Per Götesson, Rave Review and Lazoschmidl: three emerging Swedish labels to keep an eye on
today Sep 28, 2018
Young Swedish fashion has the wind in its sails, as shown by the latest Stockholm Fashion Week, which welcomed a number of original new designers. Three emerging labels stood out in particular: Per Götesson with its experimental menswear, Lazoschmidl for its delicate, sexy clothes, and Rave Review, which upcycles interior decoration fabrics. The latter is also currently showing in Paris, together with eight other emerging labels selected for the Swedish Fashion Now showroom, hosted by the Swedish Institute until October 2.
Womenswear label Rave Review was created a year ago by Josephine Bergqvist, 30, and Livia Schück, 27. After graduating in 2016 from the Beckmans College of Design, Bergqvist and Schück got off to a quick start.
“We began by observing that there was a gap in the market between high-end fashion and recycled apparel. Our idea is to produce fashionable items with a high level of quality, using second-hand clothes and fabrics exclusively. We started by utilising interior decoration fabrics, to see if we could do anything interesting with them,” the designers explained to FashionNetwork.com.
Lace doilies, curtain offcuts, throws and rugs: anything goes for the two designers, who love fabrics with a history, able to add a homely or nostalgic feel to the clothes they make. After presenting their debut collection in Paris last February, they showed for the first time in Stockholm at the end of August, supported by the Swedish Fashion Talents programme, and introducing a very summery collection mostly made out of terry cloth.
It featured short summer dresses with frayed hems, or hats and towel-dresses in colours which seemed to have been washed out by sunshine and sea water. Not to mention a superb bathrobe-trench coat! The wardrobe was completed by dresses made with a patchwork of printed fabrics, and items with a more structured build, like the trousers-and-top set in beige cotton with slits and maxi pockets.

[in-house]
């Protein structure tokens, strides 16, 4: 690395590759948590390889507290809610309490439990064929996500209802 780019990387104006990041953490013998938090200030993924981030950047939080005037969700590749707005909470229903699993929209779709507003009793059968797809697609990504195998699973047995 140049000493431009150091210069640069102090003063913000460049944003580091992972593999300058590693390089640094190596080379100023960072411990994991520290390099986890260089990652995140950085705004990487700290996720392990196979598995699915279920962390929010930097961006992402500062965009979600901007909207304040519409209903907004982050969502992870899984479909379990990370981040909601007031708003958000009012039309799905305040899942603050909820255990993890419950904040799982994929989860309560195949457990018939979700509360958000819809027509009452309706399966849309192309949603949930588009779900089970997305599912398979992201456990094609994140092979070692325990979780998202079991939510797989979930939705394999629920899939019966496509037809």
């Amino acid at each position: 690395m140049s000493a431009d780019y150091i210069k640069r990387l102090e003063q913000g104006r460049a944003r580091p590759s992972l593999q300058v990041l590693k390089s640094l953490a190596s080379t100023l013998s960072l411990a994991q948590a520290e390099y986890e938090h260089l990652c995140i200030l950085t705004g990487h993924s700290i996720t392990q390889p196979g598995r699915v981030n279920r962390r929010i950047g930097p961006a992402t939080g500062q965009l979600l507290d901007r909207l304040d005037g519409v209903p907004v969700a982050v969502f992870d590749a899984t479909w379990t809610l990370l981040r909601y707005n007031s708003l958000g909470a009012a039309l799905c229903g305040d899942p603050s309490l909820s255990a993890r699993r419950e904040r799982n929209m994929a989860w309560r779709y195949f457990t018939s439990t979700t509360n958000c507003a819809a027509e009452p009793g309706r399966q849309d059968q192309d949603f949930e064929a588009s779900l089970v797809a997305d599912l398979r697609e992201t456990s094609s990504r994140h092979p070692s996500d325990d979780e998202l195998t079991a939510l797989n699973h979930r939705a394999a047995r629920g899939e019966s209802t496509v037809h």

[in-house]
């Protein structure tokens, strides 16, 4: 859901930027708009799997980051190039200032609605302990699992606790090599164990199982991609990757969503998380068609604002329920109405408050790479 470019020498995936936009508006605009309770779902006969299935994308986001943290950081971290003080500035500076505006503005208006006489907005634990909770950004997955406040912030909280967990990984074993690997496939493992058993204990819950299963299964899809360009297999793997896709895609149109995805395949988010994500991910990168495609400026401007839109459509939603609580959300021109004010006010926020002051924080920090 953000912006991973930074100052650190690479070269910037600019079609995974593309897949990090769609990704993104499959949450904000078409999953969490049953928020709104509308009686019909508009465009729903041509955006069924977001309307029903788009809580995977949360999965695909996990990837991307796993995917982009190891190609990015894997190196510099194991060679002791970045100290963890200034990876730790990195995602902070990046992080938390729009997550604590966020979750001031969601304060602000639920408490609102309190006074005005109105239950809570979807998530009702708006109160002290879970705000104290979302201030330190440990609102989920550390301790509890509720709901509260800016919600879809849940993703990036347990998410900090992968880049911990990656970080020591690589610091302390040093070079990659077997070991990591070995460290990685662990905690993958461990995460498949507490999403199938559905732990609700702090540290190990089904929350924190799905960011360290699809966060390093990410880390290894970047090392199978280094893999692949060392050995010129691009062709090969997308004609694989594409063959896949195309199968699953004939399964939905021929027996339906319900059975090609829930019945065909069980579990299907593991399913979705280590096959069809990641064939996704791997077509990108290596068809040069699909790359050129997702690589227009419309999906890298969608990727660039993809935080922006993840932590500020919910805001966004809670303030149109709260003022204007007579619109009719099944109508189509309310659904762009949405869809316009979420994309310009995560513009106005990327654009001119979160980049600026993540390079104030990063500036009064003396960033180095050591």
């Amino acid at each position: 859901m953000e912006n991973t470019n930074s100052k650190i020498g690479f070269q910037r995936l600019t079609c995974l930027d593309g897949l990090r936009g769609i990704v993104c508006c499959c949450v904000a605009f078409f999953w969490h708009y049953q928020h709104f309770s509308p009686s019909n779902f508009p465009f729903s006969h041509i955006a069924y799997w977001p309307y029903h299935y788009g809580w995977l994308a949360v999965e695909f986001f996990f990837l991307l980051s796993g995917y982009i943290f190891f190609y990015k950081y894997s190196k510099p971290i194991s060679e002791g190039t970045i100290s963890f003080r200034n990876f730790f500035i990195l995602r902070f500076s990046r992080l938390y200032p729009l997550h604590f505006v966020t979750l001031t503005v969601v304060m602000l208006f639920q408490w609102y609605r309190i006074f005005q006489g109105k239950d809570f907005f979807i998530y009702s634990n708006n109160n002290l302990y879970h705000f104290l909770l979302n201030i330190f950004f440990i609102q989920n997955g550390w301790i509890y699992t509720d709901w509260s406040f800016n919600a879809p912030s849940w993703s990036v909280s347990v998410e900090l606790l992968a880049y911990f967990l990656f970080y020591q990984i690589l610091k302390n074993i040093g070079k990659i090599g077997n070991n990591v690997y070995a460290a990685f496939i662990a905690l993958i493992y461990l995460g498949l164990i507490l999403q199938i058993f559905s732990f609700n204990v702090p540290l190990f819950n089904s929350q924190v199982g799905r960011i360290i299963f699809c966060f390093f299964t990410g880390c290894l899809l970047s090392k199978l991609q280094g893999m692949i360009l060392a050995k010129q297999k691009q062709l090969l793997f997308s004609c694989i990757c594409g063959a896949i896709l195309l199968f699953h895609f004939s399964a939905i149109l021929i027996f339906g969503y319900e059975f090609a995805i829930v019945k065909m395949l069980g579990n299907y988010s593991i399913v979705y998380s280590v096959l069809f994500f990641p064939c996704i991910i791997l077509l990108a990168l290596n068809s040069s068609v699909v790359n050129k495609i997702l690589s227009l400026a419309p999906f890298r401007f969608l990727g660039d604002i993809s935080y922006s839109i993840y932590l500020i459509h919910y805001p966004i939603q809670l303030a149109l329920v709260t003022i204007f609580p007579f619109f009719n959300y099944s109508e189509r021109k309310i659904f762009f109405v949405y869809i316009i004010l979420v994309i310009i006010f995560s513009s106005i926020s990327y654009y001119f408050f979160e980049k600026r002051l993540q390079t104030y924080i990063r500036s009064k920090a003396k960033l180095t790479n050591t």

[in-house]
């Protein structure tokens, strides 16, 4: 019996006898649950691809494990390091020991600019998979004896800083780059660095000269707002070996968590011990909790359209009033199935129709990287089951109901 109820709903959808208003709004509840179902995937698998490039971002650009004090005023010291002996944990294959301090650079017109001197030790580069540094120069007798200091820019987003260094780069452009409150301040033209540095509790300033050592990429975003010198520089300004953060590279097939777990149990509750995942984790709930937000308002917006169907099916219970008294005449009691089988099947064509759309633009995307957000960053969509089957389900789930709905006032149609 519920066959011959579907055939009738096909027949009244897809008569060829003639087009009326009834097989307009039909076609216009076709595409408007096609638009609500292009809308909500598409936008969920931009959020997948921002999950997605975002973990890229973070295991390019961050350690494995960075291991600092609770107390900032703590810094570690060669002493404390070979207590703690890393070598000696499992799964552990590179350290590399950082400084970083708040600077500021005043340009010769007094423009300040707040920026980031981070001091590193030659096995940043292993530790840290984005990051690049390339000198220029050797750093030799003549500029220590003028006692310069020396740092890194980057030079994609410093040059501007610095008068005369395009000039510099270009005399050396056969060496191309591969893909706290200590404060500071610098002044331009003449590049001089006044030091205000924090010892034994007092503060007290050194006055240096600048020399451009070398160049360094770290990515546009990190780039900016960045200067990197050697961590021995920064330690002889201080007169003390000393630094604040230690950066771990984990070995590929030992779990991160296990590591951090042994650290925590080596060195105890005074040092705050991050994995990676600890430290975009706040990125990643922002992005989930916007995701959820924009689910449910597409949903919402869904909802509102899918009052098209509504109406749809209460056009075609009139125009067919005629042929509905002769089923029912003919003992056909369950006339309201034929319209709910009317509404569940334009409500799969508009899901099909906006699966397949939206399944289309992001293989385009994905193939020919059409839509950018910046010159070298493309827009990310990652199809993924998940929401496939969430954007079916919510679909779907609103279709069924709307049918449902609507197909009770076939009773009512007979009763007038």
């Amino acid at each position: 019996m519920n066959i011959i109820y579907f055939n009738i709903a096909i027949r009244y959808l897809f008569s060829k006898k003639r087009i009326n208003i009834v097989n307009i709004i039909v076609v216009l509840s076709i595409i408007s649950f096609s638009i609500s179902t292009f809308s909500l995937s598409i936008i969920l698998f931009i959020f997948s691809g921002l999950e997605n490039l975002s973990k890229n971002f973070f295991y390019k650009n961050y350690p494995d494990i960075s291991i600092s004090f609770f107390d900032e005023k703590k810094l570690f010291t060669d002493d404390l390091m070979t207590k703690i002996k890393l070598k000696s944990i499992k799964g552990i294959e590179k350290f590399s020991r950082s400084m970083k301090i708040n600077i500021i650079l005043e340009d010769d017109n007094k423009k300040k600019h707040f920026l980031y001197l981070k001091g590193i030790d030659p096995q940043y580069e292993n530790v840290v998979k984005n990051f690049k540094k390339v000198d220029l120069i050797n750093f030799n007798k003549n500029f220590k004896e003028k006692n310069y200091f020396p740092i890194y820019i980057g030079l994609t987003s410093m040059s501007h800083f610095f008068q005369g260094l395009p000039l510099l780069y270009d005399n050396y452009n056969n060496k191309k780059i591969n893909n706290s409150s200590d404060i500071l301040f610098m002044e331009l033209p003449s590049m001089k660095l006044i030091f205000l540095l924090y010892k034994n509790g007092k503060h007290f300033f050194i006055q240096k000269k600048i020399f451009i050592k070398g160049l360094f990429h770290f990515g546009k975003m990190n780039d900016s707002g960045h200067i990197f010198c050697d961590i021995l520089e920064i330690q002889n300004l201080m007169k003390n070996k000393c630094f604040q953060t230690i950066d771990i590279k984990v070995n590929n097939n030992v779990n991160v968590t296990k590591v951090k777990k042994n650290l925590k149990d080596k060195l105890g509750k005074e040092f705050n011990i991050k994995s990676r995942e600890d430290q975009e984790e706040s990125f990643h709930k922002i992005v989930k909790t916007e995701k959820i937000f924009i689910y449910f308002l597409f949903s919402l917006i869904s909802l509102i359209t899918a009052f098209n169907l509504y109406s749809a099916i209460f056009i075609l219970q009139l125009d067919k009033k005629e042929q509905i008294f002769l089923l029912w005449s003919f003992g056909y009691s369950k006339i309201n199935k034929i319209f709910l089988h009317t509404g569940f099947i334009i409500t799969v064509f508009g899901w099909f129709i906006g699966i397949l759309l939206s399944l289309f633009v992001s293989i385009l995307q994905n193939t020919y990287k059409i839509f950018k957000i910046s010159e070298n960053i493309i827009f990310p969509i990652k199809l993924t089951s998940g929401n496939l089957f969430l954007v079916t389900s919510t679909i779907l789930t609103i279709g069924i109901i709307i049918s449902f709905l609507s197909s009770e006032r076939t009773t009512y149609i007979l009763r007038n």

Per Götesson, 32, is another graduate of the Beckmans College of Design, and is included in the Swedish Fashion Talents programme, as well as being supported by the British Fashion Council. He is actually based in London, after studying at the Royal College of Art, and in 2016 he launched his own label in the British capital, where he also shows.
Götesson’s fashion is bursting with new ideas, hovering between Scandi style and unbridled British creativity. He likes to invent new volumes, as in the denim jacket with hugely bloated sleeves, the draped top which leaves the back bare, or a pair of gigantic trousers and a gilet overflowing with pockets, plastered blister-like on the torso.
“Usually, flowing clothes are reserved for women. I’m trying to redefine the male silhouette through my couture streetwear. I like to look at people on the street and experiment. It all comes from my observations,” said Götesson, whose label is currently distributed by five multibrand retailers, among them Parisian concept store l’Eclaireur.
Lazoschmidl works instead on a completely different register, featuring a glamorous approach to menswear. The label was founded in 2014 by the Swedish-German designer duo of Josef Lazo and Andreas Schmidl. It is already quite successful, and is hugely popular on the New York club scene.
Its ethereal models, clad in lurex jumpsuits and uber-sexy shorts-and-knitted-top combos did not go unnoticed on the Stockholm catwalks. Lazoschmidl’s brightly coloured clothes are a must-see for their delicate blend of see-through and glittering effects that go beyond gender, with more than a touch of the subversive.
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